SAN FRANCISCO–The Bay Area Armenian-American community gathered atop Mt. Davidson Saturday to commemorate the Armenian Genocide and to unveil a memorial plaque at the site of the 103-foot Mt. Davidson Cross.
San Francisco Mayor Willie Brown addressed the crowd–numbering approximately 500 despite the very cold and windy weather. "This genocide–not yet acknowledged by the descendants of those who perpetrated it–must not be forgotten," Brown said. "It is indeed important–very important–as we close out this century–to right the wrongs if they can be righted. We collectively must demand of our government that they demand of the Turkish government an acknowledgment of the Genocide. Failure to do just that–just that simple acknowledgment–is itself an indication that such atrocities could be repeated. Once the truth is acknowledged–then you can begin to deal with the healing. Until such time–suspicion–distrust and all the other things associated with it will be there."
Mayor Brown joined Genocide survivors who were present to unveil the memorial plaque. The survivors included Yervant Der-Torossian (born in Yozgat–1912)–Ovsanna Messirlian (born in Izmit–1911)–Haig Garabedian (born in Yozgat–1907)–Haroutioun Nazarian (born in Aintab–1907)–Garo Meghrigian (born in Sassoun–1910)–and Haiganoush Markarian (born in Kharpert–1902).
"I stand with you. I’m pleased you have appropriately designated a plaque–and each time we come together for the purpose of remembering what commenced on April 24th–1915–I will be here," said Brown.
In her opening remarks–Roxanne Makasdjian discussed the dangers of Turkey’s continued denial of the Armenian Genocide as the 20th century closes. "In March of 1918–the Red Cross Magazine covered the story with the title ‘The Greatest Horror in History,’ and US Ambassador Morgenthau wrote–’I am confident that the whole history of the human race contains no terrible episode as this.’
"But tragically," said Makasdjian– "well before we got close to the end of this century–this great crime had already begun to be known as ‘The Forgotten Genocide.’
The denial seriously affects the entire geo-political relations between Turkey–its neighbors and its allies. The disease doesn’t go away when it’s not treated – it spreads. It affects everything around it. Indeed–until the crime is acknowledged–our struggling new nation can’t help but live in fear of a recurrence..
"For me," concluded Makasdjian "this monument embodies the concepts of truth–tolerance–and enduring faith in man’s ability to rise above hatred. I believe we as Armenia’s have learned these lessons deeply–not in spite of our tragic experience–but because of it. We wish no such pain on any people anywhere. And in our community–we will use this peaceful place to remember those who lost their lives and homeland–and commit ourselves to defending those who are at risk of a similar fate."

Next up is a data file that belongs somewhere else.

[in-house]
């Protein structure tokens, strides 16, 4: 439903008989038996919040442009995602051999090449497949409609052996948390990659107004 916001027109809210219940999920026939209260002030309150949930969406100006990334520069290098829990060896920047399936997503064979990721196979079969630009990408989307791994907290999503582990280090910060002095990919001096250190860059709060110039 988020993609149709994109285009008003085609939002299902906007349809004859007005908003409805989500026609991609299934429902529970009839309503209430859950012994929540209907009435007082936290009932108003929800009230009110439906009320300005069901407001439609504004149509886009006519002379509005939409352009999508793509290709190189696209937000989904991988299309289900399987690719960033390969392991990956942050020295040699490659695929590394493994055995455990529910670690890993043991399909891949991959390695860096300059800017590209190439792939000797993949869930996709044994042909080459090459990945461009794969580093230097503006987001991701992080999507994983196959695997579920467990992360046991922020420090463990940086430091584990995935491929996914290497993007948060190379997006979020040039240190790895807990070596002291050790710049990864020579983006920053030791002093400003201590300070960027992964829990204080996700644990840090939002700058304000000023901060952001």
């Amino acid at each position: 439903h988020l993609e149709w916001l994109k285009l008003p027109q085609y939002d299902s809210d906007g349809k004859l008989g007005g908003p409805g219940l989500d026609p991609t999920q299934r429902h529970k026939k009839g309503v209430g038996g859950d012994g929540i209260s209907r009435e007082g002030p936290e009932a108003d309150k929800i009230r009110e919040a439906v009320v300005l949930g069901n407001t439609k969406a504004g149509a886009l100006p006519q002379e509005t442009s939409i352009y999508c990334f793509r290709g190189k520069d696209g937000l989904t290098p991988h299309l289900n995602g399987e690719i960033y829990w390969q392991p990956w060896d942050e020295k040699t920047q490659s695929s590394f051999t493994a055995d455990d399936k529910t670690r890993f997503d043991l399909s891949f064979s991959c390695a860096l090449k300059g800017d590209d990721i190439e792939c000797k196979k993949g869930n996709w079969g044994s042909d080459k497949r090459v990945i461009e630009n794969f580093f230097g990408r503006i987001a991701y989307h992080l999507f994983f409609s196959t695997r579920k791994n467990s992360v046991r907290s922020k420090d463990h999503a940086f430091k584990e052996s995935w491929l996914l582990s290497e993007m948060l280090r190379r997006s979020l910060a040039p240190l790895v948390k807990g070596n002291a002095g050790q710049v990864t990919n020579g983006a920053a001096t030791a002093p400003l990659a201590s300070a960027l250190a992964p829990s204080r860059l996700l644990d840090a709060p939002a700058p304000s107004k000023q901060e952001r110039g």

Speaking on behalf of the Council of Armenian-American Organization of Northern California–the organization holding custodianship of the Mt. Davidson Cross site–Edward Misserlian–the Council’s vice chairman–spoke movingly about the need to remember Armenia’s’ fallen forebears and the pain in witnessing current events today.
"The plight of the ethnic Albanians now rekindles bitter memories that will never be extinguished," said Misserlian. "It’s too hard… As time goes by–survivors and witnesses of the first genocide are leaving us and they told us–’Don’t let the world forget what happened. Remember our pride and us."
"We are here at the base of this huge landmark responding to the cries of our mothers as their children were taken from them," said Misserlian–who went on to address the crowd in Armenian. The council organized Saturday’s memorial event–as well as the manufacture of the bronze plaque. The event also included the reading from statemen’s of support by Congresswoman Nancy Pelosi–Congresswoman Anna Eshoo–presidential candidate Bill Bradley–a requiem ceremony by the Armenian churches–and the illumination of Mt. Davidson Cross.
The memorial plaque reads:
The Mt. Davidson Cross was designed and built by George Kelham and inaugurated by President Franklin D. Roosevelt in 1934. In 1997–the citizens of San Francisco voted to approve the sale of the monument to the Council of Armenian-American Organizations of Northern California–to preserve it as an historic landmark.
This revered site is cared for in memory of the 1,500,000 victims of the Armenian Genocide perpetrated by the Turkish government from 1915 to 1918. Over half of the Armenian population on its ancient homeland was killed–and no Armenian community remained in historical western Armenia.
By honoring those lost–we honor all victims of injustice and cruelty. In their name we dedicate ourselves to the protection of human rights and the dignity of all peoples.
The plaque also includes words in Armenian by the Armenian freedom-fighter and intellectual Avedis Aharonian–with its English interpretation by Diana Der Hovanessian:
If evil of this magnitude can be ignored–if our own children forget then we deserve oblivion and earn the world’s scorn.
Avedis Aharonian–writer and educator–1866-1948